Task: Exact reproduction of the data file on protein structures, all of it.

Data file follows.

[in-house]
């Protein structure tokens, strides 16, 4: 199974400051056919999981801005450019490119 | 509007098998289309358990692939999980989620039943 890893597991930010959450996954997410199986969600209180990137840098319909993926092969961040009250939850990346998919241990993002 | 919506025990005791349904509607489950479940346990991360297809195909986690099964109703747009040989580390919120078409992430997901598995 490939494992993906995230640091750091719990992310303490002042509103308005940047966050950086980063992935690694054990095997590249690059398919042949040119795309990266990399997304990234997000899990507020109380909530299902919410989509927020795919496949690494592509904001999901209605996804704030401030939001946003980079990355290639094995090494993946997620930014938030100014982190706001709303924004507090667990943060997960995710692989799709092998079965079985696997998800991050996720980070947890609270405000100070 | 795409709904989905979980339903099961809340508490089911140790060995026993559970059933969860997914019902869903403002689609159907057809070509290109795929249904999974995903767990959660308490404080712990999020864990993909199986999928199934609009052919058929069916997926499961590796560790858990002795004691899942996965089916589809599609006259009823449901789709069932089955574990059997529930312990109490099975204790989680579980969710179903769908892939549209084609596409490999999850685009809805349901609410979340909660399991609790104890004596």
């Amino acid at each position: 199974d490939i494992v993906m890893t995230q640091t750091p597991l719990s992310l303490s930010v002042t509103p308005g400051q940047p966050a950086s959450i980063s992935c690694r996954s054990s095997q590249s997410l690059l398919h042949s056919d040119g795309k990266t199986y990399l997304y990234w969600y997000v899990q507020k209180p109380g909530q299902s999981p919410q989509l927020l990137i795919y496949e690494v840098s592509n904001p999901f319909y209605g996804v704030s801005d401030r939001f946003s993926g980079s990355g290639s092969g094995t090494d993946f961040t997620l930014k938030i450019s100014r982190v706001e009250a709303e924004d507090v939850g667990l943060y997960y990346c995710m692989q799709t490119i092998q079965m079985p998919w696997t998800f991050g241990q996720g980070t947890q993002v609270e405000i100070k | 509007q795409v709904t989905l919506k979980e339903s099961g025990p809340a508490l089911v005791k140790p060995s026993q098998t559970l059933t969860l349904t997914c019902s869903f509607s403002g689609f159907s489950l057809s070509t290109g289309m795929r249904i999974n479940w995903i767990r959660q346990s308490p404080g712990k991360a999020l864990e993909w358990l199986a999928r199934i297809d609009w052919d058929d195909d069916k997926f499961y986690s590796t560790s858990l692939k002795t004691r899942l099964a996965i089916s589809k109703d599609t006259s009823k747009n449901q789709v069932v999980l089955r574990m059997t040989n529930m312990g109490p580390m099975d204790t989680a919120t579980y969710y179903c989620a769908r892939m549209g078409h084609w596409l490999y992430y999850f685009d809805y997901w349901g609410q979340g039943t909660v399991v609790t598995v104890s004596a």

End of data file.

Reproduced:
[in-house]
């Protein structure tokens, strides 16, 4: 199974400051056919999981801005450019490119 | 509007098998289309358990692939999980989620039943 890893597991930010959450996954997410199986969600209180990137840098319909993926092969961040009250939850990346998919241990993002 | 919506025990005791349904509607489950479940346990991360297809195909986690099964109703747009040989580390919120078409992430997901598995 490939494992993906995230640091750091719990992310303490002042509103308005940047966050950086980063992935690694054990095997590249690059398919042949040119795309990266990399997304990234997000899990507020109380909530299902919410989509927020795919496949690494592509904001999901209605996804704030401030939001946003980079990355290639094995090494993946997620930014938030100014982190706001709303924004507090667990943060997960995710692989799709092998079965079985696997998800991050996720980070947890609270405000100070 | 795409709904989905979980339903099961809340508490089911140790060995026993559970059933969860997914019902869903403002689609159907057809070509290109795929249904999974995903767990959660308490404080712990999020864990993909199986999928199934609009052919058929069916997926499961590796560790858990002795004691899942996965089916589809599609006259009823449901789709069932089955574990059997529930312990109490099975204790989680579980969710179903769908892939549209084609596409490999999850685009809805349901609410979340909660399991609790104890004596």
């Amino acid at each position: 199974d490939i494992v993906m890893t995230q640091t750091p597991l719990s992310l303490s930010v002042t509103p308005g400051q940047p966050a950086s959450i980063s992935c690694r996954s054990s095997q590249s997410l690059l398919h042949s056919d040119g795309k990266t199986y990399l997304y990234w969600y997000v899990q507020k209180p109380g909530q299902s999981p919410q989509l927020l990137i795919y496949e690494v840098s592509n904001p999901f319909y209605g996804v704030s801005d401030r939001f946003s993926g980079s990355g290639s092969g094995t090494d993946f961040t997620l930014k938030i450019s100014r982190v706001e009250a709303e924004d507090v939850g667990l943060y997960y990346c995710m692989q799709t490119i092998q079965m079985p998919w696997t998800f991050g241990q996720g980070t947890q993002v609270e405000i100070k | 509007q795409v709904t989905l919506k979980e339903s099961g025990p809340a508490l089911v005791k140790p060995s026993q098998t559970l059933t969860l349904t997914c019902s869903f509607s403002g689609f159907s489950l057809s070509t290109g289309m795929r249904i999974n479940w995903i767990r959660q346990s308490p404080g712990k991360a999020l864990e993909w358990l199986a999928r199934i297809d609009w052919d058929d195909d069916k997926f499961y986690s590796t560790s858990l692939k002795t004691r899942l099964a996965i089916s589809k109703d599609t006259s009823k747009n449901q789709v069932v999980l089955r574990m059997t040989n529930m312990g109490p580390m099975d204790t989680a919120t579980y969710y179903c989620a769908r892939m549209g078409h084609w596409l490999y992430y999850f685009d809805y997901w349901g609410q979340g039943t909660v399991v609790t598995v104890s004596a």